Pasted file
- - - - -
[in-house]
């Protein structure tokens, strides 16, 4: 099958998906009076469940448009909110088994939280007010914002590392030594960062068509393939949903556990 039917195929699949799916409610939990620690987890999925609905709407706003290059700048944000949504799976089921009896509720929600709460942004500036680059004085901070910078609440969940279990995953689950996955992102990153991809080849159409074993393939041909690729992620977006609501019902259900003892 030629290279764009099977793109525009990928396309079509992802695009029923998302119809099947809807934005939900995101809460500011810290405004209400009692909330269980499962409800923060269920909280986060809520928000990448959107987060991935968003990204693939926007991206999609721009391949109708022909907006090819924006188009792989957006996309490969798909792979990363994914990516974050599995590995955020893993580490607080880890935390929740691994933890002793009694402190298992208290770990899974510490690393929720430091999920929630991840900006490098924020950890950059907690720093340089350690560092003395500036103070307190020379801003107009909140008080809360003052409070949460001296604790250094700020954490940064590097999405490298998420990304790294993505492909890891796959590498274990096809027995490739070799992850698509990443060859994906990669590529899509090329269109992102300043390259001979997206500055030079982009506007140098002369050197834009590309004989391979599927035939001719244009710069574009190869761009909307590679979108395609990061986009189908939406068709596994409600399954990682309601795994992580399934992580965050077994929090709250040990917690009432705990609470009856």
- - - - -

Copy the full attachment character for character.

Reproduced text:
[in-house]
């Protein structure tokens, strides 16, 4: 099958998906009076469940448009909110088994939280007010914002590392030594960062068509393939949903556990 039917195929699949799916409610939990620690987890999925609905709407706003290059700048944000949504799976089921009896509720929600709460942004500036680059004085901070910078609440969940279990995953689950996955992102990153991809080849159409074993393939041909690729992620977006609501019902259900003892 030629290279764009099977793109525009990928396309079509992802695009029923998302119809099947809807934005939900995101809460500011810290405004209400009692909330269980499962409800923060269920909280986060809520928000990448959107987060991935968003990204693939926007991206999609721009391949109708022909907006090819924006188009792989957006996309490969798909792979990363994914990516974050599995590995955020893993580490607080880890935390929740691994933890002793009694402190298992208290770990899974510490690393929720430091999920929630991840900006490098924020950890950059907690720093340089350690560092003395500036103070307190020379801003107009909140008080809360003052409070949460001296604790250094700020954490940064590097999405490298998420990304790294993505492909890891796959590498274990096809027995490739070799992850698509990443060859994906990669590529899509090329269109992102300043390259001979997206500055030079982009506007140098002369050197834009590309004989391979599927035939001719244009710069574009190869761009909307590679979108395609990061986009189908939406068709596994409600399954990682309601795994992580399934992580965050077994929090709250040990917690009432705990609470009856």